Apple has said it is working to fix a serious security flaw in its Mac OSX operating system was uncovered.
The bug allows anyone with access to a Mac running the latest OSX High Sierra to gain full administrator access to the computer using the username “root” and no password.
An Apple spokesman explained a workaround to MacRumours that helps OSX users secure their computers until the patch is released:
“We are working on a software update to address this issue. In the meantime, setting a root password prevents unauthorized access to your Mac. To enable the Root User and set a password, please follow the instructions here. If a Root User is already enabled, to ensure a blank password is not set, please follow the instructions from the ‘Change the root password’ section.”
The security issue, which was discovered by Turkish developer Lemi Ergin, would give anyone with physical access to a computer the ability to view all files and folders on the device. Security researchers have warned Apple users to keep their MacBook within sight or stored in a secure location at all times until Apple releases a fix.
Ergin faced criticism for publicly announcing the bug on Twitter, rather than following the traditional process of “responsible disclosure”, where researchers privately inform a company about a security vulnerability and give them a period of time before making their discovery public. This process protects users, as it generally means that companies like Microsoft or Apple will have issued the update to secure their systems before hackers become aware of the flaw.
Apple has long claimed that its software is inherently secure, but that has never been true. For years Apple computers were more secure, but that was because their market share was so small that few hackers were interested in writing software to attack the company’s userbase. However, since Apple’s resurgence over the last decade, the number of malware targeting OSX users has been on a steady rise.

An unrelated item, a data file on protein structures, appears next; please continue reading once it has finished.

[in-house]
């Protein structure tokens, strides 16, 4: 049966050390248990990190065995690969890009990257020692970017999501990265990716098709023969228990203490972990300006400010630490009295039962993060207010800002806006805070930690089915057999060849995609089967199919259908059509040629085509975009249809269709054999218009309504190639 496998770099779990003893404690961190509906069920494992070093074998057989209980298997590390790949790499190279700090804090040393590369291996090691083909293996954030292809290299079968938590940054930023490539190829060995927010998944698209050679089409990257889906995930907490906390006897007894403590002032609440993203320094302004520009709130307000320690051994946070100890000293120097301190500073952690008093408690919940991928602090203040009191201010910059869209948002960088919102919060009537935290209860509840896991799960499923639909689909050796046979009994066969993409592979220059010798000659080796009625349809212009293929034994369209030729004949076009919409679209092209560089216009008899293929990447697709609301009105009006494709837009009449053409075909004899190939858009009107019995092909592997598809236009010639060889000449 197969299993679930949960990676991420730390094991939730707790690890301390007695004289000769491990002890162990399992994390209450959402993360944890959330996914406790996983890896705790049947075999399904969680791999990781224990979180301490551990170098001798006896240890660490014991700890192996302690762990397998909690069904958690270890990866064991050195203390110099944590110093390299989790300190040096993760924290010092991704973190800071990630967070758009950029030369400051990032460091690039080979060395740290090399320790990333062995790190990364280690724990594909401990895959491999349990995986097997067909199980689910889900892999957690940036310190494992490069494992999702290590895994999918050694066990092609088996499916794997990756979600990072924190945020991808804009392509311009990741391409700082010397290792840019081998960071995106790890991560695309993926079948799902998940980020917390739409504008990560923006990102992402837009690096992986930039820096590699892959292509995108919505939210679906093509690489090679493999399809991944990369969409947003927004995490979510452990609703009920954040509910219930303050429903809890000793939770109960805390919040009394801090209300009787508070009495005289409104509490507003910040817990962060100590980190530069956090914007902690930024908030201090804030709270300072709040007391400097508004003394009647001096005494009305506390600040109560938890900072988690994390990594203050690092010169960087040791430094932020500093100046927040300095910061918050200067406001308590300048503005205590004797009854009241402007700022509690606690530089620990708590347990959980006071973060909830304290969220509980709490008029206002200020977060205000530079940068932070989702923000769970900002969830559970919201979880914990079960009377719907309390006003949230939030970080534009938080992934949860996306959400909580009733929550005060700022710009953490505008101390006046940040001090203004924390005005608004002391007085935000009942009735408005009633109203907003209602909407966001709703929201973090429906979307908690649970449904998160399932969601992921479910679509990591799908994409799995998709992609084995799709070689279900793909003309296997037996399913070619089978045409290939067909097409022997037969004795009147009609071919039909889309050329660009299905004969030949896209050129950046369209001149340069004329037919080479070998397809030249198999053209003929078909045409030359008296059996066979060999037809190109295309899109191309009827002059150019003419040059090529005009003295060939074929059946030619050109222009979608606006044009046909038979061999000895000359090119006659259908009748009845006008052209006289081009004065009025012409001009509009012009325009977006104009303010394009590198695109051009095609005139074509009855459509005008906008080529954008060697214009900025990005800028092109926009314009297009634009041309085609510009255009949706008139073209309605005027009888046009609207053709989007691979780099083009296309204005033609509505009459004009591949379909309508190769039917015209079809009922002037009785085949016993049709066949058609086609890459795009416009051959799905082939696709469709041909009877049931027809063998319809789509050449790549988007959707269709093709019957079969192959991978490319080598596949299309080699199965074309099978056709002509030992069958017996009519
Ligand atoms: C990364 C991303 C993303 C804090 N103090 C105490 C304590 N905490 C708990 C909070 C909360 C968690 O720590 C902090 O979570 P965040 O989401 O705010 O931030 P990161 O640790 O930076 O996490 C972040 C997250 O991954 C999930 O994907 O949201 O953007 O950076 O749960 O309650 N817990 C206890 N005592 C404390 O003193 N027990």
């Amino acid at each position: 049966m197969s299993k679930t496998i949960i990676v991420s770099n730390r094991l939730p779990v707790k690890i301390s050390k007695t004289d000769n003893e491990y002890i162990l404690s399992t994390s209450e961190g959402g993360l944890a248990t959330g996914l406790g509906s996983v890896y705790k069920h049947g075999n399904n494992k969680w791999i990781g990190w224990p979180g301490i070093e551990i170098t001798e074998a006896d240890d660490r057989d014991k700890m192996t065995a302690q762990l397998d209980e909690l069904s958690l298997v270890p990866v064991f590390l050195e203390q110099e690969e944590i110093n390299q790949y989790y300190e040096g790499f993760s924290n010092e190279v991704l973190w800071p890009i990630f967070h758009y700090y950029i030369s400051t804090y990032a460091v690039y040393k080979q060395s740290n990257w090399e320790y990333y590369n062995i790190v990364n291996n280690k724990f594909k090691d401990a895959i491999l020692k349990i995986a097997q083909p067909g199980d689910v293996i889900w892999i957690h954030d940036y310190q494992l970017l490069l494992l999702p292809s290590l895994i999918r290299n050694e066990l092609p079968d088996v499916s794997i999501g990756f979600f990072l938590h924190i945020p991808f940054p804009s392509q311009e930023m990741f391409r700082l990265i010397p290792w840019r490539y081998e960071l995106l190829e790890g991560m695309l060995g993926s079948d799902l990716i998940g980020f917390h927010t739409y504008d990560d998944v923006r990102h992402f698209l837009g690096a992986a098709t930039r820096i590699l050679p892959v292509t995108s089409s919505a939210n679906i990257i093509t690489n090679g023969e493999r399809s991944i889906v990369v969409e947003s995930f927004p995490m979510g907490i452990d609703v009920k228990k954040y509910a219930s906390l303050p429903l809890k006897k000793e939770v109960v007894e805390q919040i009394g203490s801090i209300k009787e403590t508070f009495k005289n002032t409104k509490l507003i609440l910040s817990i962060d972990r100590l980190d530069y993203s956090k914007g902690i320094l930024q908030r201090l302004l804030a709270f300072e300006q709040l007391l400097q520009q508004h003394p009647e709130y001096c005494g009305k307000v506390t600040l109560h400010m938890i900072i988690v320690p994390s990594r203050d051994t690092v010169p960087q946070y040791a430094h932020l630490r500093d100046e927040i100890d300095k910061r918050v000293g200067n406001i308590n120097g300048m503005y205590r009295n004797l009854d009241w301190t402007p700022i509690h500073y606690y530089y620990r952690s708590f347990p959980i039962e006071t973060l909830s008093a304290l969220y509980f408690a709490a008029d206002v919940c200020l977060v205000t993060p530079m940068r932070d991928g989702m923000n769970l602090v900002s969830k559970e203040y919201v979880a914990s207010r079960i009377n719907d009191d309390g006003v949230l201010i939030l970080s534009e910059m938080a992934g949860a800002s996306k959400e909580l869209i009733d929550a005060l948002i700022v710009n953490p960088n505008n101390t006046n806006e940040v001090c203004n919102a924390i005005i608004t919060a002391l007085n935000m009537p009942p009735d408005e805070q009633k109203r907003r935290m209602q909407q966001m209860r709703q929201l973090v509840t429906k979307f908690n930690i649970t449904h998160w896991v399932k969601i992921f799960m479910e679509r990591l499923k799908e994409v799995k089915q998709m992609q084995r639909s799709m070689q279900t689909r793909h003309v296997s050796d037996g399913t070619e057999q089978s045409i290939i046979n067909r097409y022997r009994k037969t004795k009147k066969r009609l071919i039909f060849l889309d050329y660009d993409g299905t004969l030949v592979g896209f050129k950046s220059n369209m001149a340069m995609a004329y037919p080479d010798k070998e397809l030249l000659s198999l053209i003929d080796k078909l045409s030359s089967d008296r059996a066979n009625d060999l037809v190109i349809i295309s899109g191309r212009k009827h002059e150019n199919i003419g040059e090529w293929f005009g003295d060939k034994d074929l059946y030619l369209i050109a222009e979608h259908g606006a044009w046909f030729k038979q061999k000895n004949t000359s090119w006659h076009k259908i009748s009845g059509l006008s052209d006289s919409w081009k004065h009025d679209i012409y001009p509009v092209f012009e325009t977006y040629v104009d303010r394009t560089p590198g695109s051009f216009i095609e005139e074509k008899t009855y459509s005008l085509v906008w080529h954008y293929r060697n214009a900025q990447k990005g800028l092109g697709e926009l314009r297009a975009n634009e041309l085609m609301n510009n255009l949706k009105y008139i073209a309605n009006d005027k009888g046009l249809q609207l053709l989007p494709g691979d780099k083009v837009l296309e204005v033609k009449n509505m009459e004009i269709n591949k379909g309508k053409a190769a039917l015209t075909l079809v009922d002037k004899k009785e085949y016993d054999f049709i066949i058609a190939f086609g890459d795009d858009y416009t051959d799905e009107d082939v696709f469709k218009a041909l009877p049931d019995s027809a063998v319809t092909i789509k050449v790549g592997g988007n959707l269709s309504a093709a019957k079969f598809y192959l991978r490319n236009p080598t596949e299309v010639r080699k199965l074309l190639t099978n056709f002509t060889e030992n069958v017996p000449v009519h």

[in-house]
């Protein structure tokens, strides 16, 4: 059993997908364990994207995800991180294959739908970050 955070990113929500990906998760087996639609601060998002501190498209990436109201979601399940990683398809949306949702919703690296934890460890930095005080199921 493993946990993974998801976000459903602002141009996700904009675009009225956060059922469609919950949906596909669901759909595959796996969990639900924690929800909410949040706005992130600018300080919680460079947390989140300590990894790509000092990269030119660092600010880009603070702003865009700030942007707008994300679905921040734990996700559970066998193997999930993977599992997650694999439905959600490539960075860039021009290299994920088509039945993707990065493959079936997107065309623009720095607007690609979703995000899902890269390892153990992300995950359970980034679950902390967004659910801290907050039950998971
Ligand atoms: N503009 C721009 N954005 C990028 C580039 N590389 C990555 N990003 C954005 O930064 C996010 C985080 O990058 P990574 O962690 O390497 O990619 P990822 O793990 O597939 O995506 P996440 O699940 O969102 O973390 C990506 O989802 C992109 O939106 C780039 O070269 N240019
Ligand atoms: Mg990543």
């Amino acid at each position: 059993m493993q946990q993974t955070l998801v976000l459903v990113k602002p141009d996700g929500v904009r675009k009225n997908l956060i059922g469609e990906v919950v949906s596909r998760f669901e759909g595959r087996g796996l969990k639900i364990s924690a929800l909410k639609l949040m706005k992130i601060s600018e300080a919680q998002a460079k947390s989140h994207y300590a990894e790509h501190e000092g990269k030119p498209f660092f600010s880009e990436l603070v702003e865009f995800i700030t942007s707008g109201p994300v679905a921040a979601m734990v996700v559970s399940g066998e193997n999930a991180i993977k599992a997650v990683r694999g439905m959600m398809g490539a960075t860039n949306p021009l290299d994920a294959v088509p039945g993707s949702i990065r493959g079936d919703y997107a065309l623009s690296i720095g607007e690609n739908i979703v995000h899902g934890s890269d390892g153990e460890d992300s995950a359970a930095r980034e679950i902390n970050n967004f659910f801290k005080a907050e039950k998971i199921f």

Whilst not malware, this latest security exploit demonstrates that there is no software that is totally secure, especially software as complex as a modern computer operating system.
Lee Munson, security researcher for Comparitech.com, commented:
“It wasn’t that long ago that Apple was winning the desktop security space by a large margin, primarily through the advantage of obscurity versus its Windows competition.
“Times have changed though and we can no longer say that Macs don’t get viruses and nor can we say that they are immune to potentially very serious bugs either.
“The latest of those bugs to emerge is about as serious as it gets too; the ability to gain admin rights to any machine via a few key presses poses tremendous risk to those devices, the information contained on them and the networks they connect to.
“Of course, this is all mitigated by the fact that remote access can only be gained if the bug is first leveraged through physical access to the device, so home users have very little to worry about and businesses should also be okay, as long as they are on top of access control and visitor policies.
“Even so, all Mac owners would be well advised to install the resultant patch, just as soon as it becomes available.”
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